Well, when I got home, I thought I shooed most of them out of the car, but I can now attest to just how sneaky these little nematoceras are.  When bug and I got in the car the next day, they lurked in the shadows, biding their time.  While bug and I were busy in church, they began to creep.  When bug and I got into our car to go home, I didn’t notice them.  And neither did bug.  Until suddenly:
“It’s the itsy bitsy spider!”  
“What? Where?”  I thought maybe he was just being silly.  Anytime he sees a web or anything he thinks he’s seeing a spider.
There then followed a very boisterous rendition of “The Itsy Bitsy Spider” which was cut short by terrified screams and panicky sobs.
“bug!  What is it?  What’s wrong?”
More sobs.
Trying to keep my eyes on the road so as not to cause an accident, I said, “Can you use your words to tell me what’s wrong?”
“I scared!  I scared of the spider!”
I turn slightly, and see them.
They are flocking to his window, alternately throwing themselves against the glass and buzzing about his head.  Anytime one starts to move, he howls in petrified terror.
I try to explain that they won’t hurt him, but I can’t really blame him.  I don’t like them either.
So I pull over to the side of the road, get out of the car, shoo the bugs away (unfortunately smashing a few of them into my car upholstery) hug bug (who clings to me so tightly I'm not sure he’ll let go) and then begin to drive again.
I really thought the trouble was over at that point, but over the next few days I kept finding more in my car, as if the one night they were alive in there was all it took for them to multiply and replenish their entire species, which has now taken up residence within my cup holders.  Yesterday I saw them scuttering around my garage light.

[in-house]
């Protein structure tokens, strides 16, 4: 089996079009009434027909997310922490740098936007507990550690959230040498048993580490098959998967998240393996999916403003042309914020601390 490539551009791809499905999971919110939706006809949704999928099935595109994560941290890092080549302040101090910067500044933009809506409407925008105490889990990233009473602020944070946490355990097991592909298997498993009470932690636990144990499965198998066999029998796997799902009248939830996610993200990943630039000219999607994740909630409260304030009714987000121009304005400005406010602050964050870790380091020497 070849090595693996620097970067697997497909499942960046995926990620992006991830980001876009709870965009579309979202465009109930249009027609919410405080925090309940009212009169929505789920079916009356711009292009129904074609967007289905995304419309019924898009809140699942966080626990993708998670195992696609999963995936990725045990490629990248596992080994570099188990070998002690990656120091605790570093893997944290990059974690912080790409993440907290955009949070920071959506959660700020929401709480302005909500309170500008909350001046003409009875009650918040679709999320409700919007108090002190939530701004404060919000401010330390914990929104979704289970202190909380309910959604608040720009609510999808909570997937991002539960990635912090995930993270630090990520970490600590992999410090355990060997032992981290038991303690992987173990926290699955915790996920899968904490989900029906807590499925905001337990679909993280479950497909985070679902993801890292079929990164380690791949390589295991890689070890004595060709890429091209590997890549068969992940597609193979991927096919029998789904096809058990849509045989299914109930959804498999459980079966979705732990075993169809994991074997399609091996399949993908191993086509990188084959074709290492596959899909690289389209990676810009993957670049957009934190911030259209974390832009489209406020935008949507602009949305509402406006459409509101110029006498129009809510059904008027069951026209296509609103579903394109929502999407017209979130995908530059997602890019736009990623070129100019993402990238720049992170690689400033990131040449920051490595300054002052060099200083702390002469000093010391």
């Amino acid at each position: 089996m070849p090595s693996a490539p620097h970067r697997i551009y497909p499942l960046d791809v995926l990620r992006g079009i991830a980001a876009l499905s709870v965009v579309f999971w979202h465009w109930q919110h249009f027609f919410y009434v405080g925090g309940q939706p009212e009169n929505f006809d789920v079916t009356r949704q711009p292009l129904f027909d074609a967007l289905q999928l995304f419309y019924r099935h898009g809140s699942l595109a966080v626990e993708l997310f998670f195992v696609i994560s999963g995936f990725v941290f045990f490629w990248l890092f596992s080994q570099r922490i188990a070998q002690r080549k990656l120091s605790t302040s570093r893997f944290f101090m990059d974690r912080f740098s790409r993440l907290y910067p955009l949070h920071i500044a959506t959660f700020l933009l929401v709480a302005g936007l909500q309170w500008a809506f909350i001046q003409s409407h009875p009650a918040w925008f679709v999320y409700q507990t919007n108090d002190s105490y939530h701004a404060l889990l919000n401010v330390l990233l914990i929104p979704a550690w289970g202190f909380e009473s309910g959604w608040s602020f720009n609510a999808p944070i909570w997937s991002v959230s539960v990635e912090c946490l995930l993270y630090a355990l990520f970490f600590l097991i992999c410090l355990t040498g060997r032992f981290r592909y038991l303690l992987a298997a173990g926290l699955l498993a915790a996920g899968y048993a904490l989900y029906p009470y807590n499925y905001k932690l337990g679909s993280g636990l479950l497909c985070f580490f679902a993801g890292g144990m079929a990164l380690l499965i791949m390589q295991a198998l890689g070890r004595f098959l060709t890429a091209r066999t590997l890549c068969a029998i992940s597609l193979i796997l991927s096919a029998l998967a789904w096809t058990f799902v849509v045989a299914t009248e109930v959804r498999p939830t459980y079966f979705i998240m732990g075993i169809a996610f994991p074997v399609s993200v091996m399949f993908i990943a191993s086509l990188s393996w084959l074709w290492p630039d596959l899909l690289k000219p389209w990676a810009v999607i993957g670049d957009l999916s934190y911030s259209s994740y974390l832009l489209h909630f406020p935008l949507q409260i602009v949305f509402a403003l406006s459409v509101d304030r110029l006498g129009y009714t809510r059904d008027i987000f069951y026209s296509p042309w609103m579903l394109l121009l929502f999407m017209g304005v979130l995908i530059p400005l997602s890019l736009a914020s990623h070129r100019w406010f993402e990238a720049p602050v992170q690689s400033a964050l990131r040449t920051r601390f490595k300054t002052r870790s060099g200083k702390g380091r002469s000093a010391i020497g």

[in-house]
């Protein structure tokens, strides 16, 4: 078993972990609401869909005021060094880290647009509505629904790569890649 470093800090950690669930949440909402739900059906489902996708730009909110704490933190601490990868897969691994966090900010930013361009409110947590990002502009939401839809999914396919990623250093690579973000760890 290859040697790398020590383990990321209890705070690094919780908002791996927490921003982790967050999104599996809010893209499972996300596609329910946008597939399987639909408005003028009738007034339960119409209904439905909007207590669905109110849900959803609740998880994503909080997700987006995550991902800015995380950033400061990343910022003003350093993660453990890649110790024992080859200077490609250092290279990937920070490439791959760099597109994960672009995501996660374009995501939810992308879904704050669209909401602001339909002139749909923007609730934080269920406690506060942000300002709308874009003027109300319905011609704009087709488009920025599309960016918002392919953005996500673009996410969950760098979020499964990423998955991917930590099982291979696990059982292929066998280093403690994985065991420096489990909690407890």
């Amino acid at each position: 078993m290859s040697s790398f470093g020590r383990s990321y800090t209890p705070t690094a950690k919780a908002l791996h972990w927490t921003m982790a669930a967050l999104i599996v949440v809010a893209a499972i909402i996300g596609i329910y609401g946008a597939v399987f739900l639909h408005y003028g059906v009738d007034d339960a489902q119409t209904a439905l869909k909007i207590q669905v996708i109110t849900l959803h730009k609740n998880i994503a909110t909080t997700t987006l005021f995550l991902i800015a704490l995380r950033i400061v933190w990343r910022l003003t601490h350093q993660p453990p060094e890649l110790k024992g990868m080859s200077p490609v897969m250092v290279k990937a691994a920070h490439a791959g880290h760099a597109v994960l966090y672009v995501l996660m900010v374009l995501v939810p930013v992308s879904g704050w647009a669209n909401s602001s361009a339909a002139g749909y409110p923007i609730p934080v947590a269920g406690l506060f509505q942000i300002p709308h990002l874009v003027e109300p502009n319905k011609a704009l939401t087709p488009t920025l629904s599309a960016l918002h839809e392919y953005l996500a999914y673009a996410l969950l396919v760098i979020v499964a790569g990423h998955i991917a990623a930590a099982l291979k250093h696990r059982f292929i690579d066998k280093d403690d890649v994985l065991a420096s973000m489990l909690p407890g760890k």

I read that they only live something like 72 hours.  The “event” happened on Saturday.
Today I found one on my kitchen counter.  
And I don’t live anywhere NEAR a lake.  Talk about horror flick.
Can’t you just see it?  The girl keeps finding lake flies where they shouldn’t be... in her bed, in her shoe, on the counter... and every morning she gets in her car there are more of them twisting and buzzing around her dome light...
It’s just too creepy.  

Monday, April 26, 2010

broken hearts.

I really hate to say it, but this is the second time I’ve been pretty unimpressed with Martha.  (I mean, don’t take it personally, or anything, Martha.  You win some, you lose some, right?)  When I expressed my disappointment to my family during dinner, my dad was quick to point out that Martha is not the end all and be all of food.  I implied that I may have to switch my allegiance to Julia after all (but if any of you have some ideas, let me know)!  My family was also very quick to disagree with me.  They all really liked Monday food fest tonight - which consisted of Chicken with Artichokes and Angel Hair, Eggplant, Tomato and Mozzarella salad, garlic breadsticks, and Jam Cupcakes with Chocolate Frosting, all from Martha’s Everyday Food.  Oh, except the breadsticks, which were of the canned pilsbury variety.